Balestri consulted none but the Vatican MSS. for his edition. His plan
(or Ciasca's), however, permitted no other method.
De Eicci reports s on his and Winstedt's progress with the Coptic
papyri lately acquired for the Academie des Inscriptions (v. last Heport,
82). The most interesting announcement is that one fragment contains the
last chapter of St. Hark with both the longer and shorter endings. There
is also a considerable portion of St. John.
The above Church Quarterly article mentions (p. 305) important
Achm'imic MSS. (1) of the Epistles of James and 1 Clement at Strassburg,
soon to be edited by Kosch, and (2) of 1 Clement at Berlin, to be edited
by C. Schmidt.
2. Apocryphal, Gnostic.—Grenfell and Hunt's past season at
Oxyrhynchus has produced a leaf of another lost Gospel, relating a meeting
of Christ with a Pharisee in the temple. The style and vocabulary of the
fragment are said to be of unusual interest.0
A papyrus in Grenfell and Huut's Fayoum Towns, p. 82, is recognized
by Swoboda in as part of the Xaassene Psalm relating to Christ's descent
into Hell, to be found partly in Hippolytus' Refut. Omn. Ilaeres., v. 10
Leipoldt lately published a Sa'idic fragment of the Shepherd of Hennas
(v. Report, 1902-03, 56). This, together with a further piece from the
same MS., is re-edited by Delaporte.11
Bevillout has discovered in Paris the remnants of a further Sa'idic
apocryphon, which he entitles ' The Book of James,' regarding it as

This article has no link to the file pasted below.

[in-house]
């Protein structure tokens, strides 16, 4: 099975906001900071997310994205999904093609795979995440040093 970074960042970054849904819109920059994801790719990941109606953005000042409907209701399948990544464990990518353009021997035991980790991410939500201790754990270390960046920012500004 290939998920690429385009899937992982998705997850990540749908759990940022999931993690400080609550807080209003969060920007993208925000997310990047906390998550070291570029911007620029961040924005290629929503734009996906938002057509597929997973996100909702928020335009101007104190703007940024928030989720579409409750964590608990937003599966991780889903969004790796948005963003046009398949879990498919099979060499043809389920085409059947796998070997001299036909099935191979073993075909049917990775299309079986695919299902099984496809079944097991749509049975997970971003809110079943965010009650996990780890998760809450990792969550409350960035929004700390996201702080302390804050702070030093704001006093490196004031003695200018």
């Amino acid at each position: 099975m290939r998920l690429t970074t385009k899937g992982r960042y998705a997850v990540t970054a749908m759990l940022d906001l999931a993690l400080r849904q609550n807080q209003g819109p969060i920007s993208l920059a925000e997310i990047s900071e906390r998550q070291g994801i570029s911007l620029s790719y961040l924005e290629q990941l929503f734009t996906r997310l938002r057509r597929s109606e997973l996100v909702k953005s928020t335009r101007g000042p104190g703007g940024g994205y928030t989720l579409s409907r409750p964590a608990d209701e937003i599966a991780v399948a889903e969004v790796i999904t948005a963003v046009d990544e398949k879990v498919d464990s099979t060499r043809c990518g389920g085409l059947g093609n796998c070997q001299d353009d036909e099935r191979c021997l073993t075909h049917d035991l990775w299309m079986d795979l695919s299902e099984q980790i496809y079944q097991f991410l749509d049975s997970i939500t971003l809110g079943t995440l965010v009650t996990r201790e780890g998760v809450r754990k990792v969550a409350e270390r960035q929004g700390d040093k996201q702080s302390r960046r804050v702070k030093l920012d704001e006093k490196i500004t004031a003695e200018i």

perhaps a sequel to the Protevangelium.1-
His former publication (v. Report, 1903-04, 75, and 1904-05, 70), which
he claimed as the Gospels of Bartholomew and of the Twelve, is criticized
at length byBaumstark 13 and Ladeuze.1 * Both see in the texts remnants,
in part at any rate, of merely homiletic works, with occasionally a decided
Gnostic tone (B.), and both recognize among them an apocryphon of
Gamaliel. L. will allow nothing as the Gospel of the Twelve, B. hardly
anything. L. regards them as a whole as of slight importance ; B. thinks
them drawn from the canonical Gospels, plus a fifth, perhaps that of the
Egyptians. Incidentally L. shows a disinclination to accept the usual
view of Greek origins for practically all Coptic literature.
M. James, too, returns to Bevillout's publication, which he had already
criticized (v. last Report, 75), and compares it very unfavourably with that
Volter brings arguments to show that the Gospel of Peter may well be
that of the Egyptians.10 Patristic evidence seems to support this.
The rule of Salome in Bevillout's later publication, pp. 430 ff. (v. last